A question for Drupallers who manage community sites where members can post content: Is there a way to hold the first few posts from a new member for moderation until they've earned trust in the community?
Why I'm Asking
We had a massive spam attack on Unreality Shout this past weekend. A handful of malicious users generated hundreds of nodes of spam in a very short space of time.
Shout is an entertainment community where members can come along and blog news and reviews, participate in forum discussions, etc. But we get an awful lot of spam, which is incredibly frustrating. Much of it is profile spam, but a fair proportion is people coming onboard to write link-stuffed blog posts. I want to snuff this out because it's damaging to the community and potentially damaging to the site if Google decides we're a spam dump.
What I Want To Do
I want to hold content from new members for moderation. And I want it to be a largely automatic process.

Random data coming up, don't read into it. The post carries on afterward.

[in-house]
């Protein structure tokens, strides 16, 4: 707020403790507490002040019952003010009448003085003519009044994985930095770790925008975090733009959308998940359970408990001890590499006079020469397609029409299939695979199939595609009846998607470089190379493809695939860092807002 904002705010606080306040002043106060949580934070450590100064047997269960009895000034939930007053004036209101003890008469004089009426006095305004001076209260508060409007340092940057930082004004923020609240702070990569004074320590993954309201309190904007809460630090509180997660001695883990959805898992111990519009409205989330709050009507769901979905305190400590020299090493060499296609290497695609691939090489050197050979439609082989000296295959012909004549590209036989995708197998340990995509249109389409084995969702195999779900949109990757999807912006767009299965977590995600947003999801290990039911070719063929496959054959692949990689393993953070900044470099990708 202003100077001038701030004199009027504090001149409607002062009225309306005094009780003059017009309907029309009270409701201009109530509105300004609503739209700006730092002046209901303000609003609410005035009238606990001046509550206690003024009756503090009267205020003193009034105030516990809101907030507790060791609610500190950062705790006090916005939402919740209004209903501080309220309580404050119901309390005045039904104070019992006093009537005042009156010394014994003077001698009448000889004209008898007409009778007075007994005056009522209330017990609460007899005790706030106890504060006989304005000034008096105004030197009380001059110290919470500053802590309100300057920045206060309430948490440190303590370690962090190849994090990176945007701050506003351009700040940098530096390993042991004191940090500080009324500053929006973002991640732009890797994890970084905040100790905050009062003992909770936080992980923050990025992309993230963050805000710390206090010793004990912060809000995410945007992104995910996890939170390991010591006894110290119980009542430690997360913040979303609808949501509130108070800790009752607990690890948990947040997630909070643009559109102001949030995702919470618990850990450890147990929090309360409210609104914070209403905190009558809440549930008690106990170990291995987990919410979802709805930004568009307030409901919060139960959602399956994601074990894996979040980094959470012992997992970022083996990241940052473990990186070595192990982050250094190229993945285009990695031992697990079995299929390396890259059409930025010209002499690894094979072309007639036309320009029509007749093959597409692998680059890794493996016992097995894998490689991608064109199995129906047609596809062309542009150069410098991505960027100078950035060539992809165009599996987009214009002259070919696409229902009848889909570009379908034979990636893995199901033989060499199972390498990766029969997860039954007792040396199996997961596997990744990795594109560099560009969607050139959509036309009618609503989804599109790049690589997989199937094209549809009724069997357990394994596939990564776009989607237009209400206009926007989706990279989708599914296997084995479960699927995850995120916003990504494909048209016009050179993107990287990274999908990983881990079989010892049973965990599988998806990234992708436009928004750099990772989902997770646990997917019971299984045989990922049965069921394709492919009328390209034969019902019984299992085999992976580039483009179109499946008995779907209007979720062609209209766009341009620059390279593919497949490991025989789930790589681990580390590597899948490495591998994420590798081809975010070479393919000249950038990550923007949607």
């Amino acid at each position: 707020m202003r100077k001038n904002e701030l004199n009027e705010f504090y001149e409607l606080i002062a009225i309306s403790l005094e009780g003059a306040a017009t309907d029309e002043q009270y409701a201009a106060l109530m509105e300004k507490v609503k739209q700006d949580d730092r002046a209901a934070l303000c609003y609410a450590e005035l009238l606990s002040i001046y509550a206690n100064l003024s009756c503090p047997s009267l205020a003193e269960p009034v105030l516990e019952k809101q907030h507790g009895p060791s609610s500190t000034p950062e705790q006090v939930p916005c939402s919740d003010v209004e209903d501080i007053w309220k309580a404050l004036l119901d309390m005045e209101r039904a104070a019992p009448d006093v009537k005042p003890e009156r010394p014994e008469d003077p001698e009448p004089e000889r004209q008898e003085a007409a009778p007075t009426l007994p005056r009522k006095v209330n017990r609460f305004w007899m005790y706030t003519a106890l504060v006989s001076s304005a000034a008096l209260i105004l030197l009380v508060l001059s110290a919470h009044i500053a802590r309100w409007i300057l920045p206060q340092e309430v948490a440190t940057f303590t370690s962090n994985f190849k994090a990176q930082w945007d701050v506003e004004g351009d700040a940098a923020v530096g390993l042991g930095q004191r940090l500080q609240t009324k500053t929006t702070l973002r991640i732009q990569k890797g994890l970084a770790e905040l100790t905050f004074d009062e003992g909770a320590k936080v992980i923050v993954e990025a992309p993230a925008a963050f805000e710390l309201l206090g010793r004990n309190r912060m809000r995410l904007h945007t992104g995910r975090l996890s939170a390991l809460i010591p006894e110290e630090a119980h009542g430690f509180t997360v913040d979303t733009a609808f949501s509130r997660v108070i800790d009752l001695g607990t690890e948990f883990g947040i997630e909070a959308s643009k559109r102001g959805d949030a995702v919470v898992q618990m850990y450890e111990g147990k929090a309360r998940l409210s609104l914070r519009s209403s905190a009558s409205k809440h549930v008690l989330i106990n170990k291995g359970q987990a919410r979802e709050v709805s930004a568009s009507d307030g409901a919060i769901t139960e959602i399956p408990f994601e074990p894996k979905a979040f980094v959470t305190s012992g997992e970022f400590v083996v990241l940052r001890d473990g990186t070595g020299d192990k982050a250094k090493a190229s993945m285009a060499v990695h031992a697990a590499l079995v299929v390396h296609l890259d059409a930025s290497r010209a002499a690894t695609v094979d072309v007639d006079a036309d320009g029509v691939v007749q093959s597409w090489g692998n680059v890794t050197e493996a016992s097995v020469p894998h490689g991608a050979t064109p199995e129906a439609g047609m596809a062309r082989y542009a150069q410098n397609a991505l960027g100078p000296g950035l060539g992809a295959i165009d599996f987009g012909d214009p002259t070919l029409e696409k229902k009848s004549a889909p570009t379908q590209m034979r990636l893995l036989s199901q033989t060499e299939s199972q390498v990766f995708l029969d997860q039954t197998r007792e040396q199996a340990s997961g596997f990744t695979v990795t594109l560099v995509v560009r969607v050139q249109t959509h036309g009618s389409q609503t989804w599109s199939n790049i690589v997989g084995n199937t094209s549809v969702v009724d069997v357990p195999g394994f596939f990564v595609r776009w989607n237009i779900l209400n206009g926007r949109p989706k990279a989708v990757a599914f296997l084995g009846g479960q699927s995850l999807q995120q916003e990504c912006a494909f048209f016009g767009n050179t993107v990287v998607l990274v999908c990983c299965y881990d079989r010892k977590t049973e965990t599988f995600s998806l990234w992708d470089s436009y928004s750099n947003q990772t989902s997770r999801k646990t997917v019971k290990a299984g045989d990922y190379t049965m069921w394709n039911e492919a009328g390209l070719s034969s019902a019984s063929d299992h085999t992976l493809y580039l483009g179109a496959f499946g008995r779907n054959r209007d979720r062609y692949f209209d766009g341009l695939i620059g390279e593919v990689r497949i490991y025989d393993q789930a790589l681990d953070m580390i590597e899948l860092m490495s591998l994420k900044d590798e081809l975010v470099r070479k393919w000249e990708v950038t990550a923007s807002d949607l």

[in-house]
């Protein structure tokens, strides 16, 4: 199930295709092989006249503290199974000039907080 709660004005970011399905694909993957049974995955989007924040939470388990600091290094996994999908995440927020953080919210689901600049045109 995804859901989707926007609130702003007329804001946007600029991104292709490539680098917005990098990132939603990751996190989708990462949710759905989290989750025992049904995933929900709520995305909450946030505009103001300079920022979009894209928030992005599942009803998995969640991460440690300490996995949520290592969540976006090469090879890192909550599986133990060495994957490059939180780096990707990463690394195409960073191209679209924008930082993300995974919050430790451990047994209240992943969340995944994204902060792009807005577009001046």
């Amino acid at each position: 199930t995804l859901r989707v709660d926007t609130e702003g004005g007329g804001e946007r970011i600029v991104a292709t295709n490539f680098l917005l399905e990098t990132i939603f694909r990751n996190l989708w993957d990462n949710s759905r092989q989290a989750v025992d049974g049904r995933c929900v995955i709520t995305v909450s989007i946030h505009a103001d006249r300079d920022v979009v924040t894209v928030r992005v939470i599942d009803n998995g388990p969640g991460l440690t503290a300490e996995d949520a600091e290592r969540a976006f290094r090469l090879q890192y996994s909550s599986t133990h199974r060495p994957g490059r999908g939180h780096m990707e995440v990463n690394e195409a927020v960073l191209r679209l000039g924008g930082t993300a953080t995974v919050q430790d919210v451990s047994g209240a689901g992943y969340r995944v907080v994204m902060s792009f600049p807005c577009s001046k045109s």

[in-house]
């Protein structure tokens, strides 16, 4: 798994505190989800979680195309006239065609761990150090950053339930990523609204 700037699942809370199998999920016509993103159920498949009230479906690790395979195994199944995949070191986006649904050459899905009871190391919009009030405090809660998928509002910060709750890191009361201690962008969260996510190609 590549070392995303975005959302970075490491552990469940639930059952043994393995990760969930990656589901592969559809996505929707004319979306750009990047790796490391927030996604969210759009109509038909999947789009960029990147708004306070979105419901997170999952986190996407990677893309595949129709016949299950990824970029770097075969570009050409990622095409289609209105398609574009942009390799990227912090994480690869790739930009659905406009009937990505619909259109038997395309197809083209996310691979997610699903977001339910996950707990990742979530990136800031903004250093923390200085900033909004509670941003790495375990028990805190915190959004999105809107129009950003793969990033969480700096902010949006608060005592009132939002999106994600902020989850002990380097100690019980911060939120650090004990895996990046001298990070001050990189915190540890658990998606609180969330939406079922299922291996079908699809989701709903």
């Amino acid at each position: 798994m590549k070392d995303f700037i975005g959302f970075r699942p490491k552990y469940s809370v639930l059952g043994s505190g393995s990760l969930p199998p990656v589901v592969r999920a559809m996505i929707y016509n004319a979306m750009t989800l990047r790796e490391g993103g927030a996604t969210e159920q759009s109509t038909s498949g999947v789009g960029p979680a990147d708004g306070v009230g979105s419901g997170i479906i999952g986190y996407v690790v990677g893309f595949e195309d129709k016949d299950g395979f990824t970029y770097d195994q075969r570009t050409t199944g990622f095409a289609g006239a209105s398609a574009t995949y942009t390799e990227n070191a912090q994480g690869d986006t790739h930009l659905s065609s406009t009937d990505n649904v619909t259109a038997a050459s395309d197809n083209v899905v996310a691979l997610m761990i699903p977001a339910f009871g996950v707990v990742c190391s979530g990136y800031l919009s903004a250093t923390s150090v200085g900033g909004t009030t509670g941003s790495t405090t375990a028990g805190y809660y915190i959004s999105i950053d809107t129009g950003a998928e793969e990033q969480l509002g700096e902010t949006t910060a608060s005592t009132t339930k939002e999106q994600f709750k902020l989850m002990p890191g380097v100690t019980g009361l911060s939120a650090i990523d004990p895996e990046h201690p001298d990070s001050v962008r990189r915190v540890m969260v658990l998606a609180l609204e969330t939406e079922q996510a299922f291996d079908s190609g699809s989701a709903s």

Let's say you have less than 6 posts on the site. Well, I want to queue your blog posts for approval before I let them through. Once you've got more than six (approved) posts, you've earned our trust and can post freely from that point forward.
So, the big question is - how do I achieve this type of moderation?
- Can it be done natively through Drupal's roles - ie. moving an author from a regular "authenticated user" role to an "Approved Author" role?
- Contributed modules? Can an approval process be achieved through Rules, Workflow, Userpoints (as a mark of trust/authority) or something else?
- Is there a way to notify the user that their post is held for moderation and the site admin know that there is content in the queue?
- Custom module? Is it necessary to build a custom module for this kind of functionality?
I'll leave the post with that information. I'd really like to spark a discussion around this topic, because I've tried a number of measures - like activating Mollom to protect blog entry nodes (didn't work). Currently I've set the community to invite-only mode, but I'd like to open it up to the public again.
How have others handled this issue - Drupal sites like Examiner.com and NowPublic that encourage submissions from the public? I'd love to hear your suggestions...